Johannes Brahms - l

Johannes Brahms (German: [joˈhanəs ˈbʁaːms]; 7 May 1833 – 3 April 1897) was a German composer, pianist, and conductor of the Romantic period. Born in Hamburg into a Lutheran family, he spent much of his professional life in Vienna. He is sometimes grouped with Johann Sebastian Bach and Ludwig van Beethoven as one of the "Three Bs" of music, a comment originally made by the nineteenth-century conductor Hans von Bülow.

Brahms composed for symphony orchestra, chamber ensembles, piano,
organ, and voice and chorus. A virtuoso pianist, he premiered many of
his own works. He worked with leading performers of his time, including
the pianist Clara Schumann and the violinist Joseph Joachim (the three were close friends). Many of his works have become staples of the modern concert repertoire.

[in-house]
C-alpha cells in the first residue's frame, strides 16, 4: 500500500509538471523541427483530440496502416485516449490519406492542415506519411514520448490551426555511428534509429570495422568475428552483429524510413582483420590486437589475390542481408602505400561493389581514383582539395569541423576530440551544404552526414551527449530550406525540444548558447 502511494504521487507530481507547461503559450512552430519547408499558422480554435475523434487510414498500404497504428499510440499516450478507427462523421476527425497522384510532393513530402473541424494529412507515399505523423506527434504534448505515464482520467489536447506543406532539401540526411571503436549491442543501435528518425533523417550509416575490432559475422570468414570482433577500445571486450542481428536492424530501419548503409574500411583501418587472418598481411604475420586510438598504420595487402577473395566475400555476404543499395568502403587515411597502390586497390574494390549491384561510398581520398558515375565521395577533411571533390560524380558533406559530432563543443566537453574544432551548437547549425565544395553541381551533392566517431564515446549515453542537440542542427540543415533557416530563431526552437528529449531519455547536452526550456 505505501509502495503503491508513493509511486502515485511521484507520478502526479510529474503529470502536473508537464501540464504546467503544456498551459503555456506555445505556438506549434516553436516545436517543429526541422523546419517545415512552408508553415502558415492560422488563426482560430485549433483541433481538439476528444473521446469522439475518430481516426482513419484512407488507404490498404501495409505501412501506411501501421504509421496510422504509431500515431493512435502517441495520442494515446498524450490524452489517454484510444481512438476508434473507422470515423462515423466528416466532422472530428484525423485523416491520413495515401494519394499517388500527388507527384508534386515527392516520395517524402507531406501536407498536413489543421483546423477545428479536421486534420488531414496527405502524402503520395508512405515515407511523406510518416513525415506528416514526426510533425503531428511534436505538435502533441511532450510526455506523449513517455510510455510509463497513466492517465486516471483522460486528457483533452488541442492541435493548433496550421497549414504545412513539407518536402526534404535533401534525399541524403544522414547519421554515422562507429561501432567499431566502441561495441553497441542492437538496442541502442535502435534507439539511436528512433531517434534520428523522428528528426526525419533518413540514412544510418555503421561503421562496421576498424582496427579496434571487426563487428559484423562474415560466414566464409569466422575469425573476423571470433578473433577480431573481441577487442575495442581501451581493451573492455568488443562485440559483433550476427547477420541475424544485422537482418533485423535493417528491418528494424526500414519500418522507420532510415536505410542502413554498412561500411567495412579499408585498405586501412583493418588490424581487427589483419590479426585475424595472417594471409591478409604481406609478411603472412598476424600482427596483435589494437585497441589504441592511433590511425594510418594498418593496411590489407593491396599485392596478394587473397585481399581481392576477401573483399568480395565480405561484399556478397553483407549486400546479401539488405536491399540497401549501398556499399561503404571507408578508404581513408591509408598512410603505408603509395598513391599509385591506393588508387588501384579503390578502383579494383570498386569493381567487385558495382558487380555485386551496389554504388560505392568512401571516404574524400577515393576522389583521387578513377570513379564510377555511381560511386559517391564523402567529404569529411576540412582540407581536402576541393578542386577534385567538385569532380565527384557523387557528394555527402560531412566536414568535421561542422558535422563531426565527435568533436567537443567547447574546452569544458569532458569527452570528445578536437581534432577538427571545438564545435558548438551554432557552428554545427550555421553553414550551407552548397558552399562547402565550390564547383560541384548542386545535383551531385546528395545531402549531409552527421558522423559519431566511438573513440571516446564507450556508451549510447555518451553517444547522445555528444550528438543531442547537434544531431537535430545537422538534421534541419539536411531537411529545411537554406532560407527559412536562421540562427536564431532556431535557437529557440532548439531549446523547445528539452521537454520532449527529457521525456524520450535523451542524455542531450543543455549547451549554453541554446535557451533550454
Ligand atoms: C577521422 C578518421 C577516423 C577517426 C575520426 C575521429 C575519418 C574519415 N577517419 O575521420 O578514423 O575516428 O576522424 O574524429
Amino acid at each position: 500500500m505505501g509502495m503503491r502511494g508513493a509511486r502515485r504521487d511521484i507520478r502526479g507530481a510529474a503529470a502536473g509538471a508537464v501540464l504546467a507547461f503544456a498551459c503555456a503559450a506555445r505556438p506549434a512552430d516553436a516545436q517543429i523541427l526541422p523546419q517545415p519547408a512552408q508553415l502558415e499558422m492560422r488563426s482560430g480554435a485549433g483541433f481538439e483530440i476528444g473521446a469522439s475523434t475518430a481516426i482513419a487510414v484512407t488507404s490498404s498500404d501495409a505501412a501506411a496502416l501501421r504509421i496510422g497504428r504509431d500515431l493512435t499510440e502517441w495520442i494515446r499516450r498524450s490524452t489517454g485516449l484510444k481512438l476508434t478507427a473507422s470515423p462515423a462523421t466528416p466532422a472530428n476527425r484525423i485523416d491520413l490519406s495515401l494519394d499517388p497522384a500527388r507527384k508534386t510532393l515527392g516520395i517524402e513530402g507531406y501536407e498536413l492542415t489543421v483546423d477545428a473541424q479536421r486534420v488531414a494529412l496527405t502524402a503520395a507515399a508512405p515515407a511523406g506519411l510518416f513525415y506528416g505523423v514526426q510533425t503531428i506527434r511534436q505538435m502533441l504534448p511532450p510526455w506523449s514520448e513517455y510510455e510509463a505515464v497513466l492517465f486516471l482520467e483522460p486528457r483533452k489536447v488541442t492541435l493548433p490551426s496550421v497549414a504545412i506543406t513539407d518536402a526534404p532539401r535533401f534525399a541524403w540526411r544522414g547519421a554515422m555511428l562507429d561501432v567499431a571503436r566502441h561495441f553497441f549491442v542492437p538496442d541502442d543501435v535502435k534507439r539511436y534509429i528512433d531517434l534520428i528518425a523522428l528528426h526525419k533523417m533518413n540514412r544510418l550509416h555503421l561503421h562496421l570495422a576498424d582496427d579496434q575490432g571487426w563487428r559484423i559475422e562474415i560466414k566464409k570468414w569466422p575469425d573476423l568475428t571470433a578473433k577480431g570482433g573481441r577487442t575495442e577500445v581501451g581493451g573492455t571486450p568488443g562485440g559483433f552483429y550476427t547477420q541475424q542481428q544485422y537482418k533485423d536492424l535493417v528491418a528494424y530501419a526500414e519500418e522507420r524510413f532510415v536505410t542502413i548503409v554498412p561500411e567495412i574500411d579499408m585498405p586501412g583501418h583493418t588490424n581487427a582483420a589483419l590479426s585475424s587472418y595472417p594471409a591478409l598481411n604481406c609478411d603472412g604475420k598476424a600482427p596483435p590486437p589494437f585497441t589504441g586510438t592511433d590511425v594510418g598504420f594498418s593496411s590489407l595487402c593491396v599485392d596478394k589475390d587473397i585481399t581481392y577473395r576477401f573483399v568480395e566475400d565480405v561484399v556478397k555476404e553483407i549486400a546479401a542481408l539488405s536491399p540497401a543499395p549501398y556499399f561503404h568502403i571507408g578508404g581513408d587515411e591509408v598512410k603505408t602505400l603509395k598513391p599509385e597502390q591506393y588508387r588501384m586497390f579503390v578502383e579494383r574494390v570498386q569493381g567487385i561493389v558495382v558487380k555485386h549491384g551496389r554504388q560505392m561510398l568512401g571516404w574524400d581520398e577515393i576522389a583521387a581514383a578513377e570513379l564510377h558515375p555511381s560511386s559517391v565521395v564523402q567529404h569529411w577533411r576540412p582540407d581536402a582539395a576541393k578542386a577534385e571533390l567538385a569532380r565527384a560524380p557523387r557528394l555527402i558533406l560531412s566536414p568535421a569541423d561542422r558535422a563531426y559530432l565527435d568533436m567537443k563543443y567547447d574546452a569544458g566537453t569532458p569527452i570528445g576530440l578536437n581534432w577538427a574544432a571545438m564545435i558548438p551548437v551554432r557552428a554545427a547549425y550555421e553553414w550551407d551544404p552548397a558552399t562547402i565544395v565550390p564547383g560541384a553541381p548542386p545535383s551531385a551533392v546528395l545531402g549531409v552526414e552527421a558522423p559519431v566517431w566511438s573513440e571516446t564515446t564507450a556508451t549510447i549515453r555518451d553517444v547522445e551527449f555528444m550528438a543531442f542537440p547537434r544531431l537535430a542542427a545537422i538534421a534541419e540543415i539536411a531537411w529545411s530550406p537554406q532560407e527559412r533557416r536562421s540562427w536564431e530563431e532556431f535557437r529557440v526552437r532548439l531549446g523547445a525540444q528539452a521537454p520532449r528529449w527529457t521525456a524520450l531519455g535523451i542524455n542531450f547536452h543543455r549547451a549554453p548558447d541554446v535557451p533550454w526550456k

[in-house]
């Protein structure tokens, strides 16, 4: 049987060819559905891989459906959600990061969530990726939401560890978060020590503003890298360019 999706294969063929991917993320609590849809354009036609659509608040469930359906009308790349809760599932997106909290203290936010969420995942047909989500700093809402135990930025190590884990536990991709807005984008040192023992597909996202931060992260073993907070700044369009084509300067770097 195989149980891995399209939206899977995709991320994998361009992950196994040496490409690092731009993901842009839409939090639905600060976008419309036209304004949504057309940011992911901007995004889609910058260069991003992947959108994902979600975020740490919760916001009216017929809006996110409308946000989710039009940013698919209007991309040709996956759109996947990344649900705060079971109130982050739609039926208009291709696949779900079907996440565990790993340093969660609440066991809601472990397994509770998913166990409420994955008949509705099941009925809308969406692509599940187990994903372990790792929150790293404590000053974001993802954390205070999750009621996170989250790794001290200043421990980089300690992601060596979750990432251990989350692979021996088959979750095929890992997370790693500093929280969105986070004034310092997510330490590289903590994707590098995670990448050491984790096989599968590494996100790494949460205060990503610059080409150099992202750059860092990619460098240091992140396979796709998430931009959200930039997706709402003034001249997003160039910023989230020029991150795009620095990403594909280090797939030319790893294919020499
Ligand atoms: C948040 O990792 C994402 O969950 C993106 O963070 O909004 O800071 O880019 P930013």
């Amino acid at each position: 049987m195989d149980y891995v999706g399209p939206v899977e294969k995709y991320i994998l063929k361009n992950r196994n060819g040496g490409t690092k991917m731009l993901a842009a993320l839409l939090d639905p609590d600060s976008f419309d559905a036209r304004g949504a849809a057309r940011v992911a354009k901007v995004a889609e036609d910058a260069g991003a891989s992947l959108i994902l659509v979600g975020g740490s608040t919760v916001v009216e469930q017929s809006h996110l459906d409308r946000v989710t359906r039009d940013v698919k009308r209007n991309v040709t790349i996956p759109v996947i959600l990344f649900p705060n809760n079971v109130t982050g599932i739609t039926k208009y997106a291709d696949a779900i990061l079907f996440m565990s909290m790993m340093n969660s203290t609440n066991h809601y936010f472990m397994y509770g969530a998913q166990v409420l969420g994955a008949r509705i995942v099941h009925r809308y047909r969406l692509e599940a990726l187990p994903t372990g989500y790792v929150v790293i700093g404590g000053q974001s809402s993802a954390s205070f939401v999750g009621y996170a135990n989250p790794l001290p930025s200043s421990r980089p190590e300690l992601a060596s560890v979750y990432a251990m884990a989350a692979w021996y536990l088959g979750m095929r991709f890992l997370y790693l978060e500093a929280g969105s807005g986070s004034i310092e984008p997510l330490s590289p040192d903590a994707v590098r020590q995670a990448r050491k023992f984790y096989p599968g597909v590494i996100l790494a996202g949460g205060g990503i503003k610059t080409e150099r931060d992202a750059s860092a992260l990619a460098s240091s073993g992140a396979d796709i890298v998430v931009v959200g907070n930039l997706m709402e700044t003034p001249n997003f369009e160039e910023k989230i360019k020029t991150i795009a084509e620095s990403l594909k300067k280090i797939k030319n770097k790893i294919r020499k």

Brahms has been considered both a traditionalist and an
innovator, by his contemporaries and by later writers. His music is
rooted in the structures and compositional techniques of the Classical
masters. While some contemporaries found his music to be overly
academic, his contribution and craftsmanship were admired by subsequent
figures as diverse as Arnold Schoenberg and Edward Elgar.
The diligent, highly constructed nature of Brahms's works was a
starting point and an inspiration for a generation of composers.
Embedded within those structures are deeply romantic motifs.

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